It’s not all that unusual for front-runners in political contests to duck debates. That’s part of political gamesmanship.
The front-runner may want to avoid giving opponents an opportunity to raise questions he or she might prefer not to answer. They’d much rather have a controlled monologue through their paid advertisements and campaign pronouncements than a potentially risky dialogue.
Thus it is that in red-state Texas, the Republican statewide candidates in this year’s general election have shied away from debates with their opponents and also largely avoided meetings with newspaper editorial boards.
They are assuming that their Democratic opponents are unlikely to break that party’s 20-year drought in statewide elections in 2014 and that the voters won’t hold them accountable — any more than they did Gov. Rick Perry in 2010 for stiffing newspaper editorial boards.
The most prolific GOP debater has been the gubernatorial nominee, Atty. Gen. Greg Abbott. He agreed to the most debates of any Republican statewide candidate — two — with Democrat Wendy Davis, a Fort Worth state senator.
She wanted six, but Abbott’s campaign said no, two was quite enough, thank you. Those debates took place Sept. 19 and 30.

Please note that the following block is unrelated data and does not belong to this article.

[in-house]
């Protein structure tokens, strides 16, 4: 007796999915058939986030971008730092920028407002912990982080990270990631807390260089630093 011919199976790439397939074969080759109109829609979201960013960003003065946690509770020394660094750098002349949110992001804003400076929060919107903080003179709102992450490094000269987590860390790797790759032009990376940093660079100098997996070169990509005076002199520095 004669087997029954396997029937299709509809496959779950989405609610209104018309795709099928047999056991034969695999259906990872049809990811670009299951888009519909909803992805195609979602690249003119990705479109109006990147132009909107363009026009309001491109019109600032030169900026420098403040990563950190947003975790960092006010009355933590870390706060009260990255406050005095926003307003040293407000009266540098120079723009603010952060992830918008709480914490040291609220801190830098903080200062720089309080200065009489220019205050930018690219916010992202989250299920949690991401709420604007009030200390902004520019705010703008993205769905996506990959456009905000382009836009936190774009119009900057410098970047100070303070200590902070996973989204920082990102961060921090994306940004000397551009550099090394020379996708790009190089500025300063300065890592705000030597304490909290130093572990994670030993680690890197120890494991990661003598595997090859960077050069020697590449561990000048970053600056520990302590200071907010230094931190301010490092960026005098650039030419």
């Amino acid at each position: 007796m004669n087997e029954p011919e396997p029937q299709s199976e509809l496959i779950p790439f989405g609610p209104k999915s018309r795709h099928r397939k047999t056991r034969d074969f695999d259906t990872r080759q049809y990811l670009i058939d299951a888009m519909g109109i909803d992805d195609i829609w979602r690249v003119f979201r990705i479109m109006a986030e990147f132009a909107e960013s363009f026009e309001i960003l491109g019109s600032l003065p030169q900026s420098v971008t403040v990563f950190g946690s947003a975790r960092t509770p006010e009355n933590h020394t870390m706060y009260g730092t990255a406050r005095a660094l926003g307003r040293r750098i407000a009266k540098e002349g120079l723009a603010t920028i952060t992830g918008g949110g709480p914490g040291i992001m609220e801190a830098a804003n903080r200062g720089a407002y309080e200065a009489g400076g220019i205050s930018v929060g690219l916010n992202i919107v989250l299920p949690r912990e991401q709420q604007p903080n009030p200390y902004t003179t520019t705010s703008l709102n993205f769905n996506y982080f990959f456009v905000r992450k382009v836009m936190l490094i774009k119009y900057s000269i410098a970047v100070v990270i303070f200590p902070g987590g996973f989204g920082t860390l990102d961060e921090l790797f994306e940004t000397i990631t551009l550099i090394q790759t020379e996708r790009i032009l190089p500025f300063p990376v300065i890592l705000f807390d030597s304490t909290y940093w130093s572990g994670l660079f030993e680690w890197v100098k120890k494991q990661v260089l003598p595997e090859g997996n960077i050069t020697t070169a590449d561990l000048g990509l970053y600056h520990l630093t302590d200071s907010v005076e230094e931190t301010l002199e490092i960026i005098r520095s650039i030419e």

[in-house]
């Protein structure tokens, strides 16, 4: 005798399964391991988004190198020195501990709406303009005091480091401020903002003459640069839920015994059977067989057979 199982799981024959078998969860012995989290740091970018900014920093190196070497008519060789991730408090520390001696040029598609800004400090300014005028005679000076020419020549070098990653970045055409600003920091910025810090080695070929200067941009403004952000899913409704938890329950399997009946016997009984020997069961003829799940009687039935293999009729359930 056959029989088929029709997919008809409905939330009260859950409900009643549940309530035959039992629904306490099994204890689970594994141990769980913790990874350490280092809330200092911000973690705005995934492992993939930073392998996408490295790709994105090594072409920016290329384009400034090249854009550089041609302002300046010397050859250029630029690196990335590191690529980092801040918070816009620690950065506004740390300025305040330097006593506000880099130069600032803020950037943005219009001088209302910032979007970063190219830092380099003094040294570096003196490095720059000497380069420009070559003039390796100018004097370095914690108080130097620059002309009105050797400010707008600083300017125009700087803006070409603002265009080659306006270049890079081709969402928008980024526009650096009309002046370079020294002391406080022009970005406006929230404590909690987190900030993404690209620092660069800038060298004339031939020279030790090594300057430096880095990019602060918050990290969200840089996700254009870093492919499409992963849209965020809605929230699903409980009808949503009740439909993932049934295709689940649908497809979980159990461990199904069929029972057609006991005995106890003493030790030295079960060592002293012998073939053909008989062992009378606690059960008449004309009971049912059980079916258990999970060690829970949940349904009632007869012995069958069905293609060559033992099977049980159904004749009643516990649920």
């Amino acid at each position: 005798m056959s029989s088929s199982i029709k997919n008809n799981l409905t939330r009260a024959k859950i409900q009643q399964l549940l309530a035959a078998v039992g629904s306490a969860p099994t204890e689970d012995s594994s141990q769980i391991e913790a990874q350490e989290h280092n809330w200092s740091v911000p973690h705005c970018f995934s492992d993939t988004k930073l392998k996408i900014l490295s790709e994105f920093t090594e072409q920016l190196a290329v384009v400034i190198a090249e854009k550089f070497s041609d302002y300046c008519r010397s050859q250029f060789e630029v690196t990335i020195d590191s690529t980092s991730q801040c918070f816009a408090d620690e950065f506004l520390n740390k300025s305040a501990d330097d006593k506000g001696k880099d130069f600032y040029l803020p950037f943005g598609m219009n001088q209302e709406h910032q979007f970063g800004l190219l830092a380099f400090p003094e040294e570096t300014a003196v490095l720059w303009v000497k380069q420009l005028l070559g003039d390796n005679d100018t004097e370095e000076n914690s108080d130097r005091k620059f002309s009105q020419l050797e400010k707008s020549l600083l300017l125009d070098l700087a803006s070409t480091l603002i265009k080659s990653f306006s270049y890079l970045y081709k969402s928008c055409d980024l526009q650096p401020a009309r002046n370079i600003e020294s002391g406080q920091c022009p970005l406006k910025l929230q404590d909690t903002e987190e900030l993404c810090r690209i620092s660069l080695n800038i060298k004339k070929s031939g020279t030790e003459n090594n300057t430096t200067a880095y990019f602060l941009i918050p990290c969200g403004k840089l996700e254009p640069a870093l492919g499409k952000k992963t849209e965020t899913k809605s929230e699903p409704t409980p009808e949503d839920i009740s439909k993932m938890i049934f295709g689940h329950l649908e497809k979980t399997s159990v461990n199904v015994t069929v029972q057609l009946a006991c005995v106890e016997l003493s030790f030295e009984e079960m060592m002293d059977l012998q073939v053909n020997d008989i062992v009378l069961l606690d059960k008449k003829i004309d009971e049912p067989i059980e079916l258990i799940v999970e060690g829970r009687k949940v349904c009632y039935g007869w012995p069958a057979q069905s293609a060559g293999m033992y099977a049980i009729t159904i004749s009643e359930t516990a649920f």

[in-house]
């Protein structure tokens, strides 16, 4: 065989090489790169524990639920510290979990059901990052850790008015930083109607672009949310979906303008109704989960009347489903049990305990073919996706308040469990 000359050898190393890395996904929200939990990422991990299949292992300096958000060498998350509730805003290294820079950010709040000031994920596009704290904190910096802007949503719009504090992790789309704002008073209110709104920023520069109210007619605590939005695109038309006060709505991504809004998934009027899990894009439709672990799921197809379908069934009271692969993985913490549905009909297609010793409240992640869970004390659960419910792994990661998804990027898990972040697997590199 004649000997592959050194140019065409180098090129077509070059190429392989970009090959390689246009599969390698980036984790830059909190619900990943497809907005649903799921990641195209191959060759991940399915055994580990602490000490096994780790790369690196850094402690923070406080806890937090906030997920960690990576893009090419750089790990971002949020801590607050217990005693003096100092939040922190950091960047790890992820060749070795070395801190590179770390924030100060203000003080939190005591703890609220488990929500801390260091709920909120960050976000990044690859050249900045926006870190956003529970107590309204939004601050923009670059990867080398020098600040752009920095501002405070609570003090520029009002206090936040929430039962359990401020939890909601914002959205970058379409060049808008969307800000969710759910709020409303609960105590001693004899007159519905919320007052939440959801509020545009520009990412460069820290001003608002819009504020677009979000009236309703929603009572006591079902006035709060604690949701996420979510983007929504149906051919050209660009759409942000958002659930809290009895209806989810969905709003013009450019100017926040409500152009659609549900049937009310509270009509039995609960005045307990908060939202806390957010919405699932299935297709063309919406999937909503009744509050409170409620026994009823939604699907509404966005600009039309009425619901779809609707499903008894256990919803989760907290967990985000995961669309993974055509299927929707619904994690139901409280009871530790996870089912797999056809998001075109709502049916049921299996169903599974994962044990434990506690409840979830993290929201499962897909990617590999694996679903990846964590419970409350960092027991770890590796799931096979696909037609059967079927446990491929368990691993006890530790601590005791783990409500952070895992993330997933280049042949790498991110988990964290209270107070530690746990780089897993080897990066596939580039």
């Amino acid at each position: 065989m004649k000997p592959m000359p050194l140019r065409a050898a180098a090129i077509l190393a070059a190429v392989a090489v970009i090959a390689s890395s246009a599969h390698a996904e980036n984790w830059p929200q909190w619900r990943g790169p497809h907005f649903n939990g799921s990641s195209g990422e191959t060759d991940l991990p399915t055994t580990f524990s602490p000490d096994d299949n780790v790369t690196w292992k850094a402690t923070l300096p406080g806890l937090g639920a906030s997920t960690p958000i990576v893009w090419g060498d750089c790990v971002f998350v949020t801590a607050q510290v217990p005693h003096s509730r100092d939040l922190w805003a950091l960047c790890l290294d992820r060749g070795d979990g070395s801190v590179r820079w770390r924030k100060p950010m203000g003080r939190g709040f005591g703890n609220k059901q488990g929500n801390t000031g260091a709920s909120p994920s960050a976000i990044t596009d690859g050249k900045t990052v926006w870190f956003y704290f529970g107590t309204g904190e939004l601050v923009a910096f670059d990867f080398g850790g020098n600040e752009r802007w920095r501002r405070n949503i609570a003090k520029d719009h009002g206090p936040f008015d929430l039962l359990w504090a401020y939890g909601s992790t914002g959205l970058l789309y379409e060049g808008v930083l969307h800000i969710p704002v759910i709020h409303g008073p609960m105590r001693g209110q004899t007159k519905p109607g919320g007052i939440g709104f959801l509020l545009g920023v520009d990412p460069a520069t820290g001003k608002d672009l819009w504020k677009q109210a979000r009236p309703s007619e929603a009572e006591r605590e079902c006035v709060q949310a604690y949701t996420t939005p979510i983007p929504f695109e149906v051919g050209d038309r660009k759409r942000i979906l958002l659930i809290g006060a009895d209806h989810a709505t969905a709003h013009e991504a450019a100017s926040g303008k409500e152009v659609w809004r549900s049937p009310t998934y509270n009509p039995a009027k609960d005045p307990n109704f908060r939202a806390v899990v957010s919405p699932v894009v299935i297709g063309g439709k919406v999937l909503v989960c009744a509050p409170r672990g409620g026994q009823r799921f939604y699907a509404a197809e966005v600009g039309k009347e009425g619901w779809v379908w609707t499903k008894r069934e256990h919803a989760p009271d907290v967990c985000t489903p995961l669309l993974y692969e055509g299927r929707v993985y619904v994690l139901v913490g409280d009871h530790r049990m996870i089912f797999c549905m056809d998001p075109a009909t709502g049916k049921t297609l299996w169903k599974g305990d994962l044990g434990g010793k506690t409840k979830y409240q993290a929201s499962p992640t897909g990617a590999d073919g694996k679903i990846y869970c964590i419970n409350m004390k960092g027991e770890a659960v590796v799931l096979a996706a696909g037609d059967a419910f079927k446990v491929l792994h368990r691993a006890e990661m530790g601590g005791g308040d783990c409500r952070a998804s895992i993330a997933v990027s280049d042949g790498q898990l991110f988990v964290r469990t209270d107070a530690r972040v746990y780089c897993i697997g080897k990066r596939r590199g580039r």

Abbott, however, is unique among the Republican candidates in agreeing to more than one debate and in meeting with some editorial boards.
State Sen. Dan Patrick of Houston, the Republican nominee for lieutenant governor, agreed to one debate with Democratic State Sen. Leticia Van de Putte of San Antonio. That happened Sept. 29.
For comptroller, Republican State Sen. Glenn Hegar of Katy finally responded to repeated debate challenges from Democrat Mike Collier, an auditor, certified public accountant, and corporate financial consultant. They’re scheduled to face off Oct. 29, just two days before the end of the early voting period.
For attorney general, another GOP state senator — Ken Paxton of McKinney — literally seems to be hiding out. He’s ducking not just any debate with Democrat Sam Houston, a lawyer from Houston, but also invitations from editorial boards.
Probably chief among the questions Paxton doesn’t want to answer concerns a potential felony indictment for breaking a state law he had voted for as a legislator — by failing to register as a securities salesman.
Paxton has already agreed to pay a State Securities Board penalty of $1,000. The Travis County district attorney’s office will wait until after the Nov. 4 election to consider whether to present the matter to a grand jury.
Nolan Hicks, a reporter for the San Antonio Express-News, said Paxton’s campaign spokesman, Anthony Holm, “physically blocked” him when he attempted to question Paxton after a rare appearance at a sheriff’s association meeting in San Antonio in late July.
Veteran Texas political journalist Dave McNeely can be reached at email@example.com.